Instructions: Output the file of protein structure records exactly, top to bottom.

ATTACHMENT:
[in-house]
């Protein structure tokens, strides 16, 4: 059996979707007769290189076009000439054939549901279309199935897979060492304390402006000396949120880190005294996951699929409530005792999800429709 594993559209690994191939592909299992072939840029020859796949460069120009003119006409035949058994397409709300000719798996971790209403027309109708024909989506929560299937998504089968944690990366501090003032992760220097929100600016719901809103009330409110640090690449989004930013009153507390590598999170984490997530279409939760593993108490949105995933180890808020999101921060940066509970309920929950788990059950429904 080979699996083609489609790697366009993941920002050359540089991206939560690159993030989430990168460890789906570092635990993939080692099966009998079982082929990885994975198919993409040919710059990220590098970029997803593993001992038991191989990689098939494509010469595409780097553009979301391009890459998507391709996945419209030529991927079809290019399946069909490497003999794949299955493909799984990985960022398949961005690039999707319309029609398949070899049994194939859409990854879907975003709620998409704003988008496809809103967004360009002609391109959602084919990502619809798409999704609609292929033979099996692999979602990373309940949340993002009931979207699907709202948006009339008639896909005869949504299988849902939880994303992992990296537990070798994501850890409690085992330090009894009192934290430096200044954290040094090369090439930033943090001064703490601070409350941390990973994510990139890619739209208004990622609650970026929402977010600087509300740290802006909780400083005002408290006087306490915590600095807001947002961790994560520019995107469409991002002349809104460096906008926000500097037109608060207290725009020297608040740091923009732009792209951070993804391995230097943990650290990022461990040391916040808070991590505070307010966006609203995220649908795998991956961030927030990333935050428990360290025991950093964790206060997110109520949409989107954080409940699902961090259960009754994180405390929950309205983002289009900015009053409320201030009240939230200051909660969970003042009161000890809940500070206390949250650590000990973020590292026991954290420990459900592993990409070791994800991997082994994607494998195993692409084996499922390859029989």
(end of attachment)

[in-house]
């Protein structure tokens, strides 16, 4: 059996979707007769290189076009000439054939549901279309199935897979060492304390402006000396949120880190005294996951699929409530005792999800429709 594993559209690994191939592909299992072939840029020859796949460069120009003119006409035949058994397409709300000719798996971790209403027309109708024909989506929560299937998504089968944690990366501090003032992760220097929100600016719901809103009330409110640090690449989004930013009153507390590598999170984490997530279409939760593993108490949105995933180890808020999101921060940066509970309920929950788990059950429904 080979699996083609489609790697366009993941920002050359540089991206939560690159993030989430990168460890789906570092635990993939080692099966009998079982082929990885994975198919993409040919710059990220590098970029997803593993001992038991191989990689098939494509010469595409780097553009979301391009890459998507391709996945419209030529991927079809290019399946069909490497003999794949299955493909799984990985960022398949961005690039999707319309029609398949070899049994194939859409990854879907975003709620998409704003988008496809809103967004360009002609391109959602084919990502619809798409999704609609292929033979099996692999979602990373309940949340993002009931979207699907709202948006009339008639896909005869949504299988849902939880994303992992990296537990070798994501850890409690085992330090009894009192934290430096200044954290040094090369090439930033943090001064703490601070409350941390990973994510990139890619739209208004990622609650970026929402977010600087509300740290802006909780400083005002408290006087306490915590600095807001947002961790994560520019995107469409991002002349809104460096906008926000500097037109608060207290725009020297608040740091923009732009792209951070993804391995230097943990650290990022461990040391916040808070991590505070307010966006609203995220649908795998991956961030927030990333935050428990360290025991950093964790206060997110109520949409989107954080409940699902961090259960009754994180405390929950309205983002289009900015009053409320201030009240939230200051909660969970003042009161000890809940500070206390949250650590000990973020590292026991954290420990459900592993990409070791994800991997082994994607494998195993692409084996499922390859029989």